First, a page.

Thanks to generous funding by the National Down Syndrome Society (NDSS) and the Joseph P Kennedy Foundation, last week Lettercase successfully completed the largest and most credible prenatal medical outreach campaign about Down syndrome in the US.
Over the past six months, 10,000 copies of "Understanding a Down Syndrome Diagnosis" have been distributed to legislators, university leaders, Down syndrome community leaders, and medical professionals nationwide, including over 4100 booklets to practicing OB/GYNs and more than 4000 booklets to all genetic counselors and medical geneticists in the country.
The booklets represent a historic agreement between the medical and disability communities because they were created with input from the Down Syndrome Consensus Group, which includes experts from the National Society of Genetic Counselors (NSGC), the American College of Medical Genetics, the American Congress of Obstetricians and Gynecologists, the National Down Syndrome Congress, and NDSS.
The booklets have already begun to impact society in the short time since their release. In fact the booklets were featured in the Washington Post, "On Parenting" blog by Allison Wohl, and they have been included as a recommended resource in the published NSGC guidelines on how genetic counselors should communicate a prenatal diagnosis of Down syndrome.
Lettercase CEO and the booklet author, Stephanie Meredith, says, "One expectant mother from Boston who received the Lettercase booklet told us she initially 'felt like she was drowning' after learning about a prenatal Down syndrome diagnosis, but then receiving the booklet felt like she was being 'thrown a lifeline.' These patients learning about a diagnosis are entitled to appropriate support and the up-to-date and balanced information that our booklets offer."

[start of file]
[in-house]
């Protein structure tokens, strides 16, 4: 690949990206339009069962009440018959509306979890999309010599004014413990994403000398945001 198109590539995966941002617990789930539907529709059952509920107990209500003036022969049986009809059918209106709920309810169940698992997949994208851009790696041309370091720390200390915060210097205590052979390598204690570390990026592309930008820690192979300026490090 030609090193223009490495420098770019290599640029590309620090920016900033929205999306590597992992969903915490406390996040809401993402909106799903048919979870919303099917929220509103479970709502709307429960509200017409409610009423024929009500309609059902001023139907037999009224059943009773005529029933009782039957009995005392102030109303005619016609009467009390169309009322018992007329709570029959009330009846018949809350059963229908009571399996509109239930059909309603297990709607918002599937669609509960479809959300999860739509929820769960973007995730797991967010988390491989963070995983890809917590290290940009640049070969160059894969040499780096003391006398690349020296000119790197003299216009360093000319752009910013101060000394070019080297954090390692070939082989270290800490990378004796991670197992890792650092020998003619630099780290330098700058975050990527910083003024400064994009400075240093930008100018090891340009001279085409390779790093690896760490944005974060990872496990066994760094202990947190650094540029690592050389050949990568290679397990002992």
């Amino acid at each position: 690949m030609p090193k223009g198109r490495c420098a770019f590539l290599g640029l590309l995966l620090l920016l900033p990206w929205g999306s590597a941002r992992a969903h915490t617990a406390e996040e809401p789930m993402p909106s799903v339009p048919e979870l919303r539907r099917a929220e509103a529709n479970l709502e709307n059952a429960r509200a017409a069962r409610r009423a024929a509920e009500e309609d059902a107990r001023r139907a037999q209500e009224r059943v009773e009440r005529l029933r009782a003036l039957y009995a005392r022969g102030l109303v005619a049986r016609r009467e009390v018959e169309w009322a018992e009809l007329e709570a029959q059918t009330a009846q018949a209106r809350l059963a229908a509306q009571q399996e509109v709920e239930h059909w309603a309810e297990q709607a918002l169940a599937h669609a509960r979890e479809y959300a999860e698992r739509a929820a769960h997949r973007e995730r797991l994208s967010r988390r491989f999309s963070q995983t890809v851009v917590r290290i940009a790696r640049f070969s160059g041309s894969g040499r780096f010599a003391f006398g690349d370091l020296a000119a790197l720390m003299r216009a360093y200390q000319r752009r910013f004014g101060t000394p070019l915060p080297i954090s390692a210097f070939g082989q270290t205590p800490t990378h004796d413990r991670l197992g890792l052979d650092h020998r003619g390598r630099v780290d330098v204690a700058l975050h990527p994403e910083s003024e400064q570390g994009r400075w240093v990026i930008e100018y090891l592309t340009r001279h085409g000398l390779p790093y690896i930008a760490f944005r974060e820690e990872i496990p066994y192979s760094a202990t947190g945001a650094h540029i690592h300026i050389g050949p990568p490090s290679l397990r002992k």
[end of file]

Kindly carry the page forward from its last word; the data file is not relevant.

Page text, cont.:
According to Madeleine Will, Director of the NDSS Policy Center, “Even though NDSS, Lettercase, and the Kennedy Foundation have collectively made tremendous strides in the effort to provide prenatal Down syndrome education resources, there is still much work to be done. With more advanced prenatal blood tests on the horizon for 2011 or 2012 and thousands more medical providers who need resources, advocacy for the importance of patient resources and securing additional copies for providers is critical.”